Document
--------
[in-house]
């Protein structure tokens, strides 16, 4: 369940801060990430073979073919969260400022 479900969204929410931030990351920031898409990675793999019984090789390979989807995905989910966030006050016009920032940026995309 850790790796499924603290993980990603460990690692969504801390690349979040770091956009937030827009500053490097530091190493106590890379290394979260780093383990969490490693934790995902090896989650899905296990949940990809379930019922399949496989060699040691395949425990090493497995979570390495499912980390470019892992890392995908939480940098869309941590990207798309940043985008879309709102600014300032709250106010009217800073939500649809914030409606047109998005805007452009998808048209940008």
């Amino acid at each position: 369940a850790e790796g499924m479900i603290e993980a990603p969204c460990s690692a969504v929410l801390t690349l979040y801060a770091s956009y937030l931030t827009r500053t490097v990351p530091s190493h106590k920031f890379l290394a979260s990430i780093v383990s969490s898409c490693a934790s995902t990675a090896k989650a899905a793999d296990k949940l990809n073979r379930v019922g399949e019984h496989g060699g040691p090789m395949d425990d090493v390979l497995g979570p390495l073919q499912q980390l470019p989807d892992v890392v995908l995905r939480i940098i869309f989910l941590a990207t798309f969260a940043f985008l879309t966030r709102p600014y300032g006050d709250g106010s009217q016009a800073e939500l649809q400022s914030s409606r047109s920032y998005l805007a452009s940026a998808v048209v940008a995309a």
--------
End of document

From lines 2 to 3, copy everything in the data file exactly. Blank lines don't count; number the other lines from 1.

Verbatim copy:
């Protein structure tokens, strides 16, 4: 369940801060990430073979073919969260400022 479900969204929410931030990351920031898409990675793999019984090789390979989807995905989910966030006050016009920032940026995309 850790790796499924603290993980990603460990690692969504801390690349979040770091956009937030827009500053490097530091190493106590890379290394979260780093383990969490490693934790995902090896989650899905296990949940990809379930019922399949496989060699040691395949425990090493497995979570390495499912980390470019892992890392995908939480940098869309941590990207798309940043985008879309709102600014300032709250106010009217800073939500649809914030409606047109998005805007452009998808048209940008």
């Amino acid at each position: 369940a850790e790796g499924m479900i603290e993980a990603p969204c460990s690692a969504v929410l801390t690349l979040y801060a770091s956009y937030l931030t827009r500053t490097v990351p530091s190493h106590k920031f890379l290394a979260s990430i780093v383990s969490s898409c490693a934790s995902t990675a090896k989650a899905a793999d296990k949940l990809n073979r379930v019922g399949e019984h496989g060699g040691p090789m395949d425990d090493v390979l497995g979570p390495l073919q499912q980390l470019p989807d892992v890392v995908l995905r939480i940098i869309f989910l941590a990207t798309f969260a940043f985008l879309t966030r709102p600014y300032g006050d709250g106010s009217q016009a800073e939500l649809q400022s914030s409606r047109s920032y998005l805007a452009s940026a998808v048209v940008a995309a």